This was to be a weekend of data entry for my income taxes. TurboTax wants to triple what they charge to file Schedules C and D, and I have to either pay up or enter a lot of stuff for myself the first year that any of the programs will do for you in subsequent years. I got interrupted when a big envelope showed up at my door.
From the return address, I quickly figured out what was inside and was ripping it open like my five-year-old twin grandkids did their birthday presents last week: Doctorate Recipients from U.S. Universities: 2012.
I opened the booklet inside to distribution by “race and ethnicity” and started reading.
African-Americans have increased their Ph.D.s 87 percent in the past 20 years, which sounds great until you see they are now getting 6.3 percent of the degrees awarded, 2,079, while representing 13.1 percent of the US population.
Hispanics have doubled their numbers of Ph.D.s in the past 20 years, which sounds all right until you see they are now getting 6.5 percent of the degrees awarded, 2,141, while representing 16.9 percent of the U.S. population.
Then came the sentence in the report that told me what I didn’t want to hear: “The number of American Indian or Alaska Native doctorate recipients fell to its lowest point of the past 20 years.” In numbers, that’s 102 doctorates or well under one-half of one percent awarded to a group representing (allegedly) 1.2 percent of the population.
I confess this hurt more back when I was in the business of producing Ph.D.s, because it felt like a personal failure to look under every rock for potential Indian candidates. But it still hurts enough that I take on the job of convincing others that this is bad news to hear that while other minorities are making too little progress, we are making none.
The whole idea of “progress” is problematic to public opinion in great chunks of Indian country. You can’t entertain “progress” without value judgments about where you are right now and where you are going and those value judgments, the argument goes, contain a profound disrespect for “tradition” and are a symptom of “assimilation,” the death of a culture. Others of us think that assimilation is the life of a culture because it’s not a one-way street.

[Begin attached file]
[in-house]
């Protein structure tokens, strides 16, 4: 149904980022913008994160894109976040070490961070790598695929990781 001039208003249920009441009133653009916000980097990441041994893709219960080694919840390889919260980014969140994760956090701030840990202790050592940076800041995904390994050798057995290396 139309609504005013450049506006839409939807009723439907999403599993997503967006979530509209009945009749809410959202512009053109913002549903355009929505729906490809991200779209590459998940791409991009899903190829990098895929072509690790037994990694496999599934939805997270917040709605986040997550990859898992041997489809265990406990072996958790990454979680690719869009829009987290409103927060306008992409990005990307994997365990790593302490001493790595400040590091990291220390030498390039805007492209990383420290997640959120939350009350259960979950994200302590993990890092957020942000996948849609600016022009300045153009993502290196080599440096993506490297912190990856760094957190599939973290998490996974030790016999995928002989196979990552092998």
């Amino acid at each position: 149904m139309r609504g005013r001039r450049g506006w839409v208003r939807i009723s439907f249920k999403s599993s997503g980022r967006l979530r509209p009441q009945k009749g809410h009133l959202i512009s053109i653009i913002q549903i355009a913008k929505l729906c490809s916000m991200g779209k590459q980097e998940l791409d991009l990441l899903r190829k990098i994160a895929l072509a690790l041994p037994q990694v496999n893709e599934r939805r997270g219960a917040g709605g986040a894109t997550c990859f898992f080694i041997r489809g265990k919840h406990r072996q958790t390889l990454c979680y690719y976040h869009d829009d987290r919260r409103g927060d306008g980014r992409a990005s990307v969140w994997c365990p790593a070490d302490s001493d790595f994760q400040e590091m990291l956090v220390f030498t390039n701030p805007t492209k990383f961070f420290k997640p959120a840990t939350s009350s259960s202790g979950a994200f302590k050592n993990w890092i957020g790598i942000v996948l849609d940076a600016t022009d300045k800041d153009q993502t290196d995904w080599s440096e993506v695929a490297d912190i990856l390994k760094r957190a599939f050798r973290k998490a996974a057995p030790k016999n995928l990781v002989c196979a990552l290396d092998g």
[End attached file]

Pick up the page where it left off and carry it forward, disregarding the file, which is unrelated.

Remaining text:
When two cultures interact, neither remains the same. To think that one must totally disappear is to apprehend the disappearing one as profoundly inferior. The Indian fighters, of course, seldom verbalize our inferiority as a reason for our academic underperformance. They let the numbers speak for themselves.
If we address the dismal numbers, we either blame the racists or we point to the numbers with pride, as evidence of successful resistance to the colonial enterprise that challenges us to assimilate or die.
Many of my white students were greatly concerned with this thing called “globalization,” which means to them that their competition is not their neighbors but other kids halfway around the world that are multilingual, just as smart, and way hungrier.
Indians, of course, shall never go hungry, and the commods shall arrive as long as the rivers shall run. Would it be tacky to point out that the rivers are drying up, and the solutions to that problem are going to require advanced education in many fields, not the least of which is political science?
Right now, there’s a woman in my tribe coming out of an environmental science Ph.D. program. She serves on the tribal council and is running for chief. I’m not sure yet how I feel about that, but I am sure what the knowledge represented by that Ph.D. means. It means that she’ll be better fixed to do a good job if she wins and she’ll have plenty of opportunities to do important things for the tribe if she loses.
In my field, sometimes people will get snarky with a college student in the family, asking, “Does the world really need another lawyer?” Actually, Indian communities are hardly over lawyered, but that’s not the point. That degree is evidence that you know a lot of stuff that is going to come in handy for you and yours if you never set foot in a courthouse...